rom the Minneapolis Star Tribune:
“A hacker attack at payroll processing firm Ceridian Corp. of Bloomington has potentially revealed the names, Social Security numbers, and, in some cases, the birth dates and bank accounts of 27,000 employees working at 1,900 companies nationwide”
A corporation gets hacked, ordinary citizens get screwed. It happens so often that it’s hardly news.
This is interesting to me because Ceridian is a local company and the local media picked up the story. That’s a good thing. I’m glad our local media is still able to hire professional journalists. The executives of a company that fail like that need to read about themselves in their local paper and watch themselves on the evening news. They might learn something. If we’re lucky, the hack might even get mentioned at the local country club and the exec’s might get a second glance from the other suits.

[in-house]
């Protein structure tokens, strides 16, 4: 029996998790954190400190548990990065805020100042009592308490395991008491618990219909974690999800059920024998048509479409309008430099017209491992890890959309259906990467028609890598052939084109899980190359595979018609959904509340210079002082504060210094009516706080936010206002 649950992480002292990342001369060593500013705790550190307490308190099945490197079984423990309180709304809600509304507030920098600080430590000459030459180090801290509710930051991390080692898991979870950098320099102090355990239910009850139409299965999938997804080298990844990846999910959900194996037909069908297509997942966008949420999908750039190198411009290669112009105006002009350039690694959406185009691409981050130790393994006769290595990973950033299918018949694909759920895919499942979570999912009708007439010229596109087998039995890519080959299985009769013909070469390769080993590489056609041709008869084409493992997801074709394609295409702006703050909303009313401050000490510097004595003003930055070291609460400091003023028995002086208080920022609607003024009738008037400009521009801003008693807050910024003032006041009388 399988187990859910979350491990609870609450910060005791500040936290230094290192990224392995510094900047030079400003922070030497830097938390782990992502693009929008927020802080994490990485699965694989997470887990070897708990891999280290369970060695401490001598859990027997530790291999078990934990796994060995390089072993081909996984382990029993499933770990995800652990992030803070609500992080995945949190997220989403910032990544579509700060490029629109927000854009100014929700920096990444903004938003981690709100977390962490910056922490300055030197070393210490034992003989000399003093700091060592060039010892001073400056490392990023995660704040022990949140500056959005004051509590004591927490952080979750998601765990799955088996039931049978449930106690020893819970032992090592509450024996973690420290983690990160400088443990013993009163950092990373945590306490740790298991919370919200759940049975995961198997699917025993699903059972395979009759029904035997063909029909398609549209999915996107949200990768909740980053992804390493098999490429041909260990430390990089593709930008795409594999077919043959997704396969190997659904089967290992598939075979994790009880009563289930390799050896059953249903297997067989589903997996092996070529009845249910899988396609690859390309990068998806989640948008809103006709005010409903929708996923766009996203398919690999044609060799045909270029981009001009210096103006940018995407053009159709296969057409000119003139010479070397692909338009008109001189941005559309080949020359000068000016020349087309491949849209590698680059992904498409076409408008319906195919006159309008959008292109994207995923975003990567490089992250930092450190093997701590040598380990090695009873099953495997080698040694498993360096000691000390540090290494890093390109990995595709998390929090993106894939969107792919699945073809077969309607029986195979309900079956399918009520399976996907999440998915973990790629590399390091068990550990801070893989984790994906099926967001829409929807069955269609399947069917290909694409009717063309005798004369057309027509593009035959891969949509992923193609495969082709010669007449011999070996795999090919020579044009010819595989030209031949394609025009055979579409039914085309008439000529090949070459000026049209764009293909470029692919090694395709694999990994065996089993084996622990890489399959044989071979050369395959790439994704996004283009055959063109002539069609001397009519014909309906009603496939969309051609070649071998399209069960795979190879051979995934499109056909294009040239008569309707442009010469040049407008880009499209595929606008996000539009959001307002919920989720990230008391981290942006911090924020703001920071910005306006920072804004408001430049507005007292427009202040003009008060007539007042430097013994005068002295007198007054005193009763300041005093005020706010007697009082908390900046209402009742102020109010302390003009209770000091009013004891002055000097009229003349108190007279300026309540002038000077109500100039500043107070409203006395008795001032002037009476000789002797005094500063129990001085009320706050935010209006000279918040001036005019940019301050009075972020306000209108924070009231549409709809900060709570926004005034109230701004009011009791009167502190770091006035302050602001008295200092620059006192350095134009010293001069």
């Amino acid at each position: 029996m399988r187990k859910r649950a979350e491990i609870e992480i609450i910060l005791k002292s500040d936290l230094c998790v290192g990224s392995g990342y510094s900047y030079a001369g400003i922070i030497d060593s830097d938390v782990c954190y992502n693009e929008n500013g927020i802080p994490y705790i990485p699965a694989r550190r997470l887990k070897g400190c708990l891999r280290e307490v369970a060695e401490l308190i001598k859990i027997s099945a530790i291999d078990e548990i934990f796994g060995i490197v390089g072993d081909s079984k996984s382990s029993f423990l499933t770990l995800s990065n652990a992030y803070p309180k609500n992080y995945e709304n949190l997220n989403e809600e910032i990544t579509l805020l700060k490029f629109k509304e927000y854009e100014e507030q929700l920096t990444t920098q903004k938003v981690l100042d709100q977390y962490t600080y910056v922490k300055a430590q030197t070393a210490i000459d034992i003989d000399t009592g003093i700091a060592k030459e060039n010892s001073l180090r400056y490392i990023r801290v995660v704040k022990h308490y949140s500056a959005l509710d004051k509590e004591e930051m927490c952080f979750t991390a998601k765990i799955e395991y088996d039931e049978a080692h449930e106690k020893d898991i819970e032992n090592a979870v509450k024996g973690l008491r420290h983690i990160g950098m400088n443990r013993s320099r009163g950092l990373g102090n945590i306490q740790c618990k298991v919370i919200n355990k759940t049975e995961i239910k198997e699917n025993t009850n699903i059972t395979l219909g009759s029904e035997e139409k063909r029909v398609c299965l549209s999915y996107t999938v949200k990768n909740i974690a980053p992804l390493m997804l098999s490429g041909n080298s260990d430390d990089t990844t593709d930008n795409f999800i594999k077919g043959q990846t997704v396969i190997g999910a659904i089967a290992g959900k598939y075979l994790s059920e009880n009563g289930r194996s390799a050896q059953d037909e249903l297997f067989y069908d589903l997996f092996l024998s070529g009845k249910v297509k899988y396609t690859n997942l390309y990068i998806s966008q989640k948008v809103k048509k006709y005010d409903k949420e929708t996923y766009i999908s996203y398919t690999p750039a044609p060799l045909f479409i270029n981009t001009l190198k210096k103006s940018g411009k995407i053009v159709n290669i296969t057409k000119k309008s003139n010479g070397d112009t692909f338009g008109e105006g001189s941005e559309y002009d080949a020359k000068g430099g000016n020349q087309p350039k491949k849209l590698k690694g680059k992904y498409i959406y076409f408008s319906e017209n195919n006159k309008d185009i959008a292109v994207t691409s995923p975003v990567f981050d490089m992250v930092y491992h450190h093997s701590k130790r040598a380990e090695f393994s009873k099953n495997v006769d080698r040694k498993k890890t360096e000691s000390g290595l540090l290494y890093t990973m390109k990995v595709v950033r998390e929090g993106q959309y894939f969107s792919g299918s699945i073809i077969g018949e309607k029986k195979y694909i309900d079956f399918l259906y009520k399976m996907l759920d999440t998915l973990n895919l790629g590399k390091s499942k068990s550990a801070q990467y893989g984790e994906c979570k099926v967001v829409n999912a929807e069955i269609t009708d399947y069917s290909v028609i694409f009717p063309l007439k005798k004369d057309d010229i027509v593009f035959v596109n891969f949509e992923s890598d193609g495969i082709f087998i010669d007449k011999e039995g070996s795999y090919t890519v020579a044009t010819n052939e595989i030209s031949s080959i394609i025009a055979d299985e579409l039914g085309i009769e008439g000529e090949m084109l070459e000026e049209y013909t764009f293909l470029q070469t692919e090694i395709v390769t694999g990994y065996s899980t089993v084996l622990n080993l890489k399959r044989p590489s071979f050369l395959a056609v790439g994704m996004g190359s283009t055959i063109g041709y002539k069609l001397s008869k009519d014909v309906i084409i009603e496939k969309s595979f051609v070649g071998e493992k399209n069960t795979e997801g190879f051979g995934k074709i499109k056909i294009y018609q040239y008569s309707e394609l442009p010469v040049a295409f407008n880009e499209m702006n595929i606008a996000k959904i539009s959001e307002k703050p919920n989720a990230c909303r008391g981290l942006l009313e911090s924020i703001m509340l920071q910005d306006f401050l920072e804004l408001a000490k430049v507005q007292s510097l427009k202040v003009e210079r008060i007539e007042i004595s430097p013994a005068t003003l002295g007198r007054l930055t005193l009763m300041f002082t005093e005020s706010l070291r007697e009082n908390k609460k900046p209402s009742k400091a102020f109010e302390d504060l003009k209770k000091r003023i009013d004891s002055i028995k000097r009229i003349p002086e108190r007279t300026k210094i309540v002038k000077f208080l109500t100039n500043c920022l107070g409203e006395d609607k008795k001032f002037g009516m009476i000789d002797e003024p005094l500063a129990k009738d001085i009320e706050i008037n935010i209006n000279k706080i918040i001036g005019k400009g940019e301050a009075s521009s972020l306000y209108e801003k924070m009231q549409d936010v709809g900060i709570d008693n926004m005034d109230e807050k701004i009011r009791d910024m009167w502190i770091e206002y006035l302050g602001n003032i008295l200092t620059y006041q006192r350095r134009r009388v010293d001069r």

We aren’t that lucky.
In a follow up story, the Star Tribune interviewed a man who claims that he has not had a relationship with Ceridian for 10 years, yet Ceridian notified him that his data was also stolen. The Star Tribune reports that Ceridian told the victim that the compromise of 10 year inactive customer data was due to a ‘computer glitch’:
“a Ceridian software glitch kept it in the company's database long after it should have been deleted.”
Sorry to disappoint the local media, but computer glitches are not the reason that 10 year old data is exposed to hackers.
Brain dead management is the cause.
But even brain dead management occasionally shows sings of life. According to the customer whose 10 year old data was breached:
"The woman from Ceridian said they're working on removing my information from the database now,”
Gee thanks. What’s that horse-barn-door saying again?
Given corporate America’s aversion to ‘DELETE FROM…WHERE…’ queries, my identity and financial information is presumably vulnerable to exposure by any company that I’ve had a relationship with at any time since computers were invented.